On the road

At what point do I consider myself to have started this walk? I haven’t actually walked anywhere yet, but I’ve definitely already started my adventure.

I start properly on the road tomorrow. I’ve been in Cleethorpes the past few days. There can be no place on Earth as English as Cleethorpes, except perhaps Gibraltar. This is the seaside – no mamby pamby beaches here, thank you very much. Just acres and acres of salt flat and mud and marsh and dozens of delighted families making sand castles by the pier.

Women in saris walk barefoot on the sand. Women with tattoos on their necks berate children named Harry and Enid (clash of classes?) There’s not one, not two, but three mini golf courses, with or without tawdry innuendoes. The local transport solution involves a mini road train and an actual motherfucking steam train. And every food-establishment (I can’t use the word ‘restaurant’ for these) serves variations on a theme: fried fish, fried fishcake, fried scampi, fried sausage, fried bacon, all served with your choice of chips or fried bread, peas and gravy.

Yesterday I stopped for a beer in the smallest pub on the planet. I don’t think they care if the claim is true, they make it anyway. It’s the “Signal Box Inn”, the end of the miniature steam railway. I sat outside writing, wearing a long sleeved shirt, a jumper, a fleece, and a Goretex jacket. And a beanie on my ludicrous head. Everyone around me had on t-shirts and shorts. They were on holiday, damn it, and they were wearing their holiday clothes.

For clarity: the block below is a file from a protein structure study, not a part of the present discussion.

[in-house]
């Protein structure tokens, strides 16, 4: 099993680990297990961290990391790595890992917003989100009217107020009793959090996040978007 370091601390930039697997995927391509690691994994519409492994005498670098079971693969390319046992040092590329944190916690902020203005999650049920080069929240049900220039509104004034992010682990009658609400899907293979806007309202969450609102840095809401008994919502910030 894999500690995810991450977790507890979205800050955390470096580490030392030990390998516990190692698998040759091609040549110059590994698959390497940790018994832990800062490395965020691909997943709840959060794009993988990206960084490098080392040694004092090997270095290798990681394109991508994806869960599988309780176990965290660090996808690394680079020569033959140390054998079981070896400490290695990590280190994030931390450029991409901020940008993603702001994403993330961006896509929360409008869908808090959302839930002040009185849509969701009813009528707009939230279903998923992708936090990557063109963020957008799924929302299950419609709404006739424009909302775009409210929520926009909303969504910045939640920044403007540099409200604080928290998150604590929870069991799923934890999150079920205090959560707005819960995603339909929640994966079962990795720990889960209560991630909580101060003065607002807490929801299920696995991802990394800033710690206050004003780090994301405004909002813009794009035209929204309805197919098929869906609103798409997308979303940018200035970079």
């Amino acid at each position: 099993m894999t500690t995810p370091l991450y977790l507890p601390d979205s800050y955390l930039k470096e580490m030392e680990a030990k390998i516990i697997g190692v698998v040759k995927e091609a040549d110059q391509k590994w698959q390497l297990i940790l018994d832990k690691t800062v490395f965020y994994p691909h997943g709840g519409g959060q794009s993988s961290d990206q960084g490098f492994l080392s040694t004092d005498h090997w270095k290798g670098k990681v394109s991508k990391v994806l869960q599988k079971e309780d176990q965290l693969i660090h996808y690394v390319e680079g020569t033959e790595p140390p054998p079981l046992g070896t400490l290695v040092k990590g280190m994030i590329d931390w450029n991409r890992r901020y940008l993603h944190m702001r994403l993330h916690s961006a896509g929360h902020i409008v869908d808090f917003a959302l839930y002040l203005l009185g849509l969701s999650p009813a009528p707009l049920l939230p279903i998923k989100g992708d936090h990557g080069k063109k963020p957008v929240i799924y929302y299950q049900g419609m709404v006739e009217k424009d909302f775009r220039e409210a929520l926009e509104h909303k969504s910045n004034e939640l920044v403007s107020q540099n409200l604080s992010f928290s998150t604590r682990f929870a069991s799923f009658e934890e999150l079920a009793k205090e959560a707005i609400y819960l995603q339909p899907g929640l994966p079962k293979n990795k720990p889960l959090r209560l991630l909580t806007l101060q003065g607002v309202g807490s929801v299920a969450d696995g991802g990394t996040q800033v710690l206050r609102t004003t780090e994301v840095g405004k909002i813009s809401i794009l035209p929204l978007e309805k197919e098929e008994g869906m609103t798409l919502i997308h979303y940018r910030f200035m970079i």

I also bought some donuts – a very seaside thing to do, the caravan park lady told me – and as I watched the young girl frying them up I happened to notice the enormous barrel of vegetable oil at the end of the bench. “Oh that,” she said. “Yeah, we go through so many a week, you can’t even think about it.”

I do think about it though. That’s a lot of oil. No wonder most of Cleethorpes smells like something is deep frying. Everything is deep frying.

Tomorrow I leave the seaside and head inland, across the Lincolnshire Wolds (an area of outstanding natural beauty, apparently) and on to Caistor. I wonder what it will smell like.

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Nat Newman

Nat Newman is an award-winning writer of short stories, content, podcasts, feature articles, drunk text messages and, soon, a novella.


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